The story about Fallon and his resistance to the new Iraq policy also lends itself to an interesting re-appraisal of civil-military relations in light of the Iraq war. One of the popular stories told about the Iraq war is that the US got into this mess because the president did not listen to military advice about force levels, post-war planning, and so on. What Ricks shows in The Gamble is that the military leadership was overwhelmingly against both the surge in forces and the new strategy of having coalition forces fan out among the population rather than stay zipped up in their bases, but the president went ahead with the policy anyway. It seems that the new strategy did reverse the dangerous slide in the security situation in Iraq. (Whether this means that a political solution is any closer to fruition is another matter but somewhat beside the point in this case.) So, there are now at least two examples of major differences between the Commander in Chief and the military during the Iraq war, with two very different outcomes.
Perhaps the book best serves as a case study on exactly what it takes to transform an organization and/or a policy – near, or actual, catastrophe, combined with fresh minds that were not part of the original leadership, or at least served in less senior positions. It should be remembered that Petraeus commanded the 101st Airborne Division, a relatively minor command in the big scheme of things, during the Iraq invasion and spent his time between that command and taking over MNF-I in early 2007 at Fort Leavenworth where he oversaw the writing of the new joint counterinsurgency manual. By the time it was published and a new strategy for Iraq was announced, Donald Rumsfeld and Peter Pace were long gone, too.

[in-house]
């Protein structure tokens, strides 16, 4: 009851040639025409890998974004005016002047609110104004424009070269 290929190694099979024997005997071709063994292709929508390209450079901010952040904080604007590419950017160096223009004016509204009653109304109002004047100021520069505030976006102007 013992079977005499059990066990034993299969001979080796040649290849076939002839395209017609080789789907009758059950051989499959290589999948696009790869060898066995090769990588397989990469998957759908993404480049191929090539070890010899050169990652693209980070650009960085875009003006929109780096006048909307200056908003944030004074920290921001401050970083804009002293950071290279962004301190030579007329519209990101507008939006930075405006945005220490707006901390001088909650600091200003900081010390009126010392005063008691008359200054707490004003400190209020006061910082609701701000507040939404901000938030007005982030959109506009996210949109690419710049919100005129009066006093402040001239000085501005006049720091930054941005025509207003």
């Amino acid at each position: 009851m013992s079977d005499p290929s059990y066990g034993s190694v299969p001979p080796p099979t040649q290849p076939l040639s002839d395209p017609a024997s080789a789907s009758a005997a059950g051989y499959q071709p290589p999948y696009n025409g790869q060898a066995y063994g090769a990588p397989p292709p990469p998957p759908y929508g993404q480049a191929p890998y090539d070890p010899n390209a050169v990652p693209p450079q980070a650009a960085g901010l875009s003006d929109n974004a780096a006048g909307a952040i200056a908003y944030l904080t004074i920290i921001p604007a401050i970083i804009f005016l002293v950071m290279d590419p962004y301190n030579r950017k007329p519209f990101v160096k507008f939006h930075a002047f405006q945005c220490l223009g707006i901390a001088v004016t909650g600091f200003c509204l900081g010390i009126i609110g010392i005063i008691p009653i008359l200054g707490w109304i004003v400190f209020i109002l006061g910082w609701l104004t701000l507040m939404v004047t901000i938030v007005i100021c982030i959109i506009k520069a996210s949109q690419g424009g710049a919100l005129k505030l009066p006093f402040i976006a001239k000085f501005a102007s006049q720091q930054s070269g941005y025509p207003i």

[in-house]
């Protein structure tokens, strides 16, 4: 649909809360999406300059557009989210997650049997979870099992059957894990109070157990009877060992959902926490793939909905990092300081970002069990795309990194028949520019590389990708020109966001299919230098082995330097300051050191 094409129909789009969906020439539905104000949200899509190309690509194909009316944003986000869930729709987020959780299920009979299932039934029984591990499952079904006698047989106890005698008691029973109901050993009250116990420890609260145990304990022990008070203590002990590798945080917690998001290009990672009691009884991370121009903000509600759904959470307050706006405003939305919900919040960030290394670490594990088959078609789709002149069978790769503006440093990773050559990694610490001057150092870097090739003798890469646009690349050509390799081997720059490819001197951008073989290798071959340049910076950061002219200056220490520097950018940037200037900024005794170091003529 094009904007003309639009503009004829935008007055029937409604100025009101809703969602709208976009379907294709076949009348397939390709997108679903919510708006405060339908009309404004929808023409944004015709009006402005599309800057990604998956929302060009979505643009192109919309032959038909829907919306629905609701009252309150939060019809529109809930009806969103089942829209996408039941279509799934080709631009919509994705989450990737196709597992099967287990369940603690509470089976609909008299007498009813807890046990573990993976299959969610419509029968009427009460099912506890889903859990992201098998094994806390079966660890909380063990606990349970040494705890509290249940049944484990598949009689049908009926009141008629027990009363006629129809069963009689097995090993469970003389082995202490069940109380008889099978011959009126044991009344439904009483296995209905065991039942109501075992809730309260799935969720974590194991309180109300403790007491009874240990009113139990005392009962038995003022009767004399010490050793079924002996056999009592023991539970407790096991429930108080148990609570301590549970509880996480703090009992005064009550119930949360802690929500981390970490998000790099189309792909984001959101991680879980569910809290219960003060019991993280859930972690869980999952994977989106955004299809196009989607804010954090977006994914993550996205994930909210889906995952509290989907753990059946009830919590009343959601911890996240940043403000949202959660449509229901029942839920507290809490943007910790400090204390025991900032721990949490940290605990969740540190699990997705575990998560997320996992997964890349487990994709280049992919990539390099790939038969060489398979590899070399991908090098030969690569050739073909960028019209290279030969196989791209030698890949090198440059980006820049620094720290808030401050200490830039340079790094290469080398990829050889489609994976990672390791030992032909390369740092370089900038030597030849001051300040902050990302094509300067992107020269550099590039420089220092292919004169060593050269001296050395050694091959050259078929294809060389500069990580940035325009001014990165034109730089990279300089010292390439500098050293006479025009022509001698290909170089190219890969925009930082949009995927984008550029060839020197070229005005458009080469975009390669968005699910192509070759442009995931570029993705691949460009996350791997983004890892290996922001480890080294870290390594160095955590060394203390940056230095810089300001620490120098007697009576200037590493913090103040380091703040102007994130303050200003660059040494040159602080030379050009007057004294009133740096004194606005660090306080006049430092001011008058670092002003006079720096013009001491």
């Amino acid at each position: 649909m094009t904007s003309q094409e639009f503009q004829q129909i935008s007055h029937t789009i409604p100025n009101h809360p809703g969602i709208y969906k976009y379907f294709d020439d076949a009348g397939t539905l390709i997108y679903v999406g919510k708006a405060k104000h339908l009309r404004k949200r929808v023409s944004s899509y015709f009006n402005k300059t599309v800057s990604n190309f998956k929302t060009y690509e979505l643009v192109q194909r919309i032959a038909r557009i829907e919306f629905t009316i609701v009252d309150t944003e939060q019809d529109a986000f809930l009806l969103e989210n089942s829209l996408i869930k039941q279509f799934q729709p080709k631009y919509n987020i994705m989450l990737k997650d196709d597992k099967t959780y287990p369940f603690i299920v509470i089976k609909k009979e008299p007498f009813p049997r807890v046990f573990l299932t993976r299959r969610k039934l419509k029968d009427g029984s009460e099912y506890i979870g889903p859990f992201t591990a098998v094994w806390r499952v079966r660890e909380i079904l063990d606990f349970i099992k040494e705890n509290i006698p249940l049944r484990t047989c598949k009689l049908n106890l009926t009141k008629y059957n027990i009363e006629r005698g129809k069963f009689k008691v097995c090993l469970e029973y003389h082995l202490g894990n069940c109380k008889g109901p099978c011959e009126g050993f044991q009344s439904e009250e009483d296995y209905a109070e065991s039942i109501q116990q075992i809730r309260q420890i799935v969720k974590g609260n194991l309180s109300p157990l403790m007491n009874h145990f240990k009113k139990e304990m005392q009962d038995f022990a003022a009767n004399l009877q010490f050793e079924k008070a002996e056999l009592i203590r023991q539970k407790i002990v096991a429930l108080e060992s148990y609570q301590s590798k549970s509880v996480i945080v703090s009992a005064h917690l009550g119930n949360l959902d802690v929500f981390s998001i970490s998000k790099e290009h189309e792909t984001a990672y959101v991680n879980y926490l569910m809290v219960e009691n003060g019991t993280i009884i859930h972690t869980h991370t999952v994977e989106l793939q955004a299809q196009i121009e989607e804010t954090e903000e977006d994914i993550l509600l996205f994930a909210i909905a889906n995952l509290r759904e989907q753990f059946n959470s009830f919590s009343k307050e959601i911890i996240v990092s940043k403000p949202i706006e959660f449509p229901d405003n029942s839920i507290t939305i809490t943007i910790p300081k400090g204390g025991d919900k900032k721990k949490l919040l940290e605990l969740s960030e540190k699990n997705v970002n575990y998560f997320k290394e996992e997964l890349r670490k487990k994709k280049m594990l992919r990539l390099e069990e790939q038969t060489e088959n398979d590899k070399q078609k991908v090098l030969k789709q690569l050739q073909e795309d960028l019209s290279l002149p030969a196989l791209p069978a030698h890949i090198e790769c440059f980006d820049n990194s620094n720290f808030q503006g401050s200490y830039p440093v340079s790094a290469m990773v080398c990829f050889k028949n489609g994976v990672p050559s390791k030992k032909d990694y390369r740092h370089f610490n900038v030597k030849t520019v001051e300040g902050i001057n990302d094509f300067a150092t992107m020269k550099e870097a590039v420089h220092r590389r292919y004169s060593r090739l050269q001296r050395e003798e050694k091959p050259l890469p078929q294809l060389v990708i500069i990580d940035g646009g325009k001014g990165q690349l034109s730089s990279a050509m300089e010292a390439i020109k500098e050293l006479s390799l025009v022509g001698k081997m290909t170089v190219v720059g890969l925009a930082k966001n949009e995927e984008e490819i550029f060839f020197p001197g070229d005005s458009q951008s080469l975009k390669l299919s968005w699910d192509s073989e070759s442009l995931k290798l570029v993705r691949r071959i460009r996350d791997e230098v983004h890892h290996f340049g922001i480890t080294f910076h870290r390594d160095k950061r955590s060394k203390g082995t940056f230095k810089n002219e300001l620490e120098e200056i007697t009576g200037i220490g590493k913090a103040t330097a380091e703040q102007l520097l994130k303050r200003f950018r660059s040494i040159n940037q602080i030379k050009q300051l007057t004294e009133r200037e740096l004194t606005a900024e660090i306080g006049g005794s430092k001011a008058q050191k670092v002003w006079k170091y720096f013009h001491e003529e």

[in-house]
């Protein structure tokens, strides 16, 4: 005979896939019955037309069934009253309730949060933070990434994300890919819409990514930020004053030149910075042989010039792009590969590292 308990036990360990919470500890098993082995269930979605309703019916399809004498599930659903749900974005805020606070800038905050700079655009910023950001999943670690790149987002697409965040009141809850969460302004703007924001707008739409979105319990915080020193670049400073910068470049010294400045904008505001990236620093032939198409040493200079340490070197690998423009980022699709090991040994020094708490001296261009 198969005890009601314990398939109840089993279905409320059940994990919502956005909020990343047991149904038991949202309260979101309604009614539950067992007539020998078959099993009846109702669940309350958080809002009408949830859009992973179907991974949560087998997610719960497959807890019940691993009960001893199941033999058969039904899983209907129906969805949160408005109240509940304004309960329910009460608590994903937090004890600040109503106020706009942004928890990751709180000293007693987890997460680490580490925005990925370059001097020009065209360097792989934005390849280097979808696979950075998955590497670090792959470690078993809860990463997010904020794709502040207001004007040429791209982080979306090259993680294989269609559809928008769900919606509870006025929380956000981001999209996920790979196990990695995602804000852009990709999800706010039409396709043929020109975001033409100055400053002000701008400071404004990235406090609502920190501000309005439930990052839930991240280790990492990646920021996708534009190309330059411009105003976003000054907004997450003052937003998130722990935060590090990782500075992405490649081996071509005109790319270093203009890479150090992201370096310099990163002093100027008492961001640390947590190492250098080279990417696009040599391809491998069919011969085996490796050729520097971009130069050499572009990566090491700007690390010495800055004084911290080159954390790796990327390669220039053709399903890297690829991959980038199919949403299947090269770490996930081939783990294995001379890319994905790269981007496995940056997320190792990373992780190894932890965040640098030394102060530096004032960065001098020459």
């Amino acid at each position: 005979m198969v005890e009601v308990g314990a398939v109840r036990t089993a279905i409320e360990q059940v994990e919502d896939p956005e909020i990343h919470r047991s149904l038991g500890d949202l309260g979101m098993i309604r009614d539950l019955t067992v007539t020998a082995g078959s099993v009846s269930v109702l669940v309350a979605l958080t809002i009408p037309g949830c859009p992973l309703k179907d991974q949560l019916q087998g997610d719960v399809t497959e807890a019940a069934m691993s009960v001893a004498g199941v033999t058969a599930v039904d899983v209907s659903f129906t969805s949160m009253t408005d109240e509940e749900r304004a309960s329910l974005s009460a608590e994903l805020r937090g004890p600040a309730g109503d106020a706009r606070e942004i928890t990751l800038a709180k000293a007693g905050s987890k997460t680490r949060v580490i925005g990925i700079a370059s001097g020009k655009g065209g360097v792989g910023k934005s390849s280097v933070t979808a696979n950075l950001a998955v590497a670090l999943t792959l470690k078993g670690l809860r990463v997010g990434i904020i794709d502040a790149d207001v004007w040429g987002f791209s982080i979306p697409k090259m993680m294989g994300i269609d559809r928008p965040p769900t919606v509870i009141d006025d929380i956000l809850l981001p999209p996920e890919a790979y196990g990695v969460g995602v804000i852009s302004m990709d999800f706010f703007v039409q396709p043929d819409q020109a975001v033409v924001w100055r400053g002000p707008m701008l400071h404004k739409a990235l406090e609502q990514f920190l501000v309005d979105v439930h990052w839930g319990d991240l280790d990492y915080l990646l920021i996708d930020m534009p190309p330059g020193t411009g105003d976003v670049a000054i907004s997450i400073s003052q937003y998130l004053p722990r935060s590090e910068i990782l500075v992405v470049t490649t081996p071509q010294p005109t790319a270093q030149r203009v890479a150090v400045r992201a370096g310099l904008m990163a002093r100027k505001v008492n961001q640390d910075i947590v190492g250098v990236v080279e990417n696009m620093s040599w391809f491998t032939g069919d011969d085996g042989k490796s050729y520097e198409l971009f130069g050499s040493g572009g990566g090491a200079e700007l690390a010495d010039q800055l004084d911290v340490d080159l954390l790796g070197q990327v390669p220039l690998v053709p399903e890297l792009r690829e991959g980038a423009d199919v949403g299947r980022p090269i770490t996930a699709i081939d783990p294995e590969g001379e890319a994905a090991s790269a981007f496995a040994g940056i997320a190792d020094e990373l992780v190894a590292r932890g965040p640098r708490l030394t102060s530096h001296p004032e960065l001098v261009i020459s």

For almost a decade now Washington has seen plenty of studies and op-eds from scholars and former senior government officials that pleaded for more resources and attention for counter-insurgency, peacekeeping, and “military operations other than war.” The failure to heed these recommendations became obvious in Iraq between 2003 and 2006. Real transformation for counterinsurgency operations came only after the US military stared defeat in the face in Iraq and Rumsfeld and the generals responsible for the invasion and the early days of the occupation had departed the Pentagon.
Ricks final conclusions about the US mission in Iraq will likely disappoint neoconservative democracy promoters and the “let’s leave now” crowd alike. Ricks believes that while democracy will never blossom in the Middle East because of the invasion of Iraq, the country could now be on a path towards stability and a future where it would be at peace with itself and the region. In order to achieve at least this, Ricks believes that US forces will be present in Iraq for many years to come, albeit not at the current levels of 130,000. While disappointing to many, perhaps this is the best that can be hoped for in an imperfect world where not even the efficacy of a super power can be guaranteed.
Magnus Nordenman is associate director of the International Security Program at the Atlantic Council.